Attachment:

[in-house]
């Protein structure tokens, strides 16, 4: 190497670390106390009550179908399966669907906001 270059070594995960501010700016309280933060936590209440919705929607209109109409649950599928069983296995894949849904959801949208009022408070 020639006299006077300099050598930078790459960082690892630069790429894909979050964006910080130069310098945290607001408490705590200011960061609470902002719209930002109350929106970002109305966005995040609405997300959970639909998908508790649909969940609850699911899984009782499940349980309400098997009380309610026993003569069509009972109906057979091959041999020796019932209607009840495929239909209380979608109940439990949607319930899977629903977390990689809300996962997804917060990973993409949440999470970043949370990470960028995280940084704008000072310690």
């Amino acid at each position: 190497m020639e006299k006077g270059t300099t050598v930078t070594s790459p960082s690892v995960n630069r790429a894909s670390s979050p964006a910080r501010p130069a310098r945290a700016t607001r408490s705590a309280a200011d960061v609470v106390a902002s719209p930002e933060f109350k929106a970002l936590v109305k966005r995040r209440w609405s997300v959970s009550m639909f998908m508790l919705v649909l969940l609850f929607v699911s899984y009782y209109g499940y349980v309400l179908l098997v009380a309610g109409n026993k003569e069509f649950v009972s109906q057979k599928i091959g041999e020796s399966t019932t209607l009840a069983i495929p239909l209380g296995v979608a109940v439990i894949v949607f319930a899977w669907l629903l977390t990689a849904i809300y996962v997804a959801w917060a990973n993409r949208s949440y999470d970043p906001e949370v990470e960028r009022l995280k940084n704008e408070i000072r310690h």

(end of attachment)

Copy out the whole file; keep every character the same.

[in-house]
């Protein structure tokens, strides 16, 4: 190497670390106390009550179908399966669907906001 270059070594995960501010700016309280933060936590209440919705929607209109109409649950599928069983296995894949849904959801949208009022408070 020639006299006077300099050598930078790459960082690892630069790429894909979050964006910080130069310098945290607001408490705590200011960061609470902002719209930002109350929106970002109305966005995040609405997300959970639909998908508790649909969940609850699911899984009782499940349980309400098997009380309610026993003569069509009972109906057979091959041999020796019932209607009840495929239909209380979608109940439990949607319930899977629903977390990689809300996962997804917060990973993409949440999470970043949370990470960028995280940084704008000072310690």
């Amino acid at each position: 190497m020639e006299k006077g270059t300099t050598v930078t070594s790459p960082s690892v995960n630069r790429a894909s670390s979050p964006a910080r501010p130069a310098r945290a700016t607001r408490s705590a309280a200011d960061v609470v106390a902002s719209p930002e933060f109350k929106a970002l936590v109305k966005r995040r209440w609405s997300v959970s009550m639909f998908m508790l919705v649909l969940l609850f929607v699911s899984y009782y209109g499940y349980v309400l179908l098997v009380a309610g109409n026993k003569e069509f649950v009972s109906q057979k599928i091959g041999e020796s399966t019932t209607l009840a069983i495929p239909l209380g296995v979608a109940v439990i894949v949607f319930a899977w669907l629903l977390t990689a849904i809300y996962v997804a959801w917060a990973n993409r949208s949440y999470d970043p906001e949370v990470e960028r009022l995280k940084n704008e408070i000072r310690h």